Depending upon the colour of the sheet take a contrasting thinner sheet of could be hand-made or Japanese paper.
Then according to your plan, either you could use loads of this and that at home or you could buy simple little trinkets. Chose your trinkets depending upon the colour, shape and size of the paper and the card that you are going to make.
For the inside where words are to be written you might want to colour white sheets or buy those love expressing notepads with colourful sheets on them.
Keeping all this ready, you can start making the card.
Firstly, if you want to spray paint, cut the desired design from that sheet of paper which should be visible to you when kept on hand-made paper.keep it an appropriate angle.
Now chose ur colour, dip an old unused toothbrush in it and using index finger gently rub it against the bristles on the paper. Focus should be on the edges of the cut-out design, so the imprint is prominently shown.
That done...using a tissue paper,slowly and carefully remove the cut-out. remember, it will still be wet and if you drop it on the hand-made paper the colours cant be erased.
Keep this aside for drying after finishing all the spray painting you want to do.
While it dries, you can finish writing and decorating your plain paper that is reserved for words!!
Now the Glue activity!! On the inner side of the hand-made paper stick the other Japanese paper[remember-it has to be contrasting,else there is no point in using it].Stick the paper on which you have written!Decorate the rest of the inner side suiting your likes and materials available.The design depends on how you want to keep it.
For the outside, I have painted and stuck shells[ಕಪ್ಪೆ ಚಿಪ್ಪು] and conches[ಶಂಖ] on the end of the card making it looks elegant and capturing!
Then, i have made two hearts, one big and one small inside it! Cut them out and paint them.
Now,take a hard piece of paper, roll it and fold it in such a pattern that it looks like stairs[tip-make one stair so its easier for it to bounce]and also has the spring{bouncing} effect to it.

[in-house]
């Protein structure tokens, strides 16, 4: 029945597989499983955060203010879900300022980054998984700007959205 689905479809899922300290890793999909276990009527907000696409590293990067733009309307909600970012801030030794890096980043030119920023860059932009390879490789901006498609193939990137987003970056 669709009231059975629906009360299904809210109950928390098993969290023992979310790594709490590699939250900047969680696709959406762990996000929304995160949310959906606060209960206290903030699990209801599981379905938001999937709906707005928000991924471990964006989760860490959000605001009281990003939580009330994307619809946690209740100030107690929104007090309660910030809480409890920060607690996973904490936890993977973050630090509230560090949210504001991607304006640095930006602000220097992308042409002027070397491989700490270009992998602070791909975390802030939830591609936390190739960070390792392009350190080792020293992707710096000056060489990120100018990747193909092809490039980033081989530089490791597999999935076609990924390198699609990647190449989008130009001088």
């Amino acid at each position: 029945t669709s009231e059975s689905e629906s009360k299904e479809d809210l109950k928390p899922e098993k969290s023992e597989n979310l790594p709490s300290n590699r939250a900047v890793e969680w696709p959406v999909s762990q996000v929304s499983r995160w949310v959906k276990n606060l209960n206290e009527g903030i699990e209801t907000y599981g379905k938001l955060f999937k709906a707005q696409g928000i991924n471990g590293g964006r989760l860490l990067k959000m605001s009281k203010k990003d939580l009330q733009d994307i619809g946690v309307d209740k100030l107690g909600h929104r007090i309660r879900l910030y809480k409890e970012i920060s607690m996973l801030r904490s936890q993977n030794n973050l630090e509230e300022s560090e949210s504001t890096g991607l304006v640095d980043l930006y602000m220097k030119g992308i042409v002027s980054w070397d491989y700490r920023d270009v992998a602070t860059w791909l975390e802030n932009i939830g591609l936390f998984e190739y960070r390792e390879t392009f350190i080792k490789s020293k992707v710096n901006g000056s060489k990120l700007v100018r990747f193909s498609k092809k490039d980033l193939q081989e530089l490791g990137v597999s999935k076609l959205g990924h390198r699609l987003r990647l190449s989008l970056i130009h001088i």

Now stick the smaller heart in the bigger one using the spring as a connector or a bridge.
Once it gives the boucing effect, your job is done.
Now, stick the bigger heart where ever you find it good on the front!!
And the card is ready to be given!!

PS- When you spray paint the hand-made paper, the imprint falls on the other side of the paper too, be careful.
All the best for all those who are going to try this, trust me the appreciation is worth every drop of sweat shed!! Will post more of this in future!!
Get creative and bring joy to the world!! Hope this did some good,if it did do write back to me!


hey all!!
Some more feed for the blog space!
Art at its captured form...Photography!!
Below is the link to my photoblog on!!
Do check it out!!

Mr.Ogre and family!

It is quite usual to notice that the word ogre is used extensively for rice preparations!
Like with my previous post 'Puliyogre'. The word 'Ogre'[pronounced as o-grey] means 'bath' in Bengali and the North Eastern India and generally 'Chawal' in the Northern India.
In Karnataka also it is 'bath' for rice preparations. Besides, its is also called as 'Chitra anna'[ I am sorry not enough data to substantiate its origin!:)))]
'Ogre'-various preparations using rice as it major component!
I have written to you the head of the family- Mr. Ogre[Puliyogre].
I will during the course of time introduce you to the other members of the family!
Take care

Kovil Puliyogre!!

Well, that's not the original name!! That's the name given by my cousin Ashvini, to what Amma makes!
'Kovil' in Tamil means temple!
Puliyogre is our speciality and my friends go gaga over it!!
This recipe is on demand from my 'puliyogre craving' intimate friend Navya!
Puliyogre is also called Tamarind rice and is made across India.One of my Oriyan friends said, her mom used to make it while they were to travel!! 'Puli' in Tamil meaning tamarind/imli and 'ogre' meaning rice!
Directly, from Amma's kitchen's treasure chest !!
To make the gojju or the concentrate paste...
  1. A palm full tamarind,soak for 1day,donot add too much water and extract as much as possible.
  2. Red chillies-3 or 4.
  3. Asafoetida-1 pinch
  4. Mustard seeds- 1tsp
  5. Jaggery/gud/bella- 1 small ball or as desired.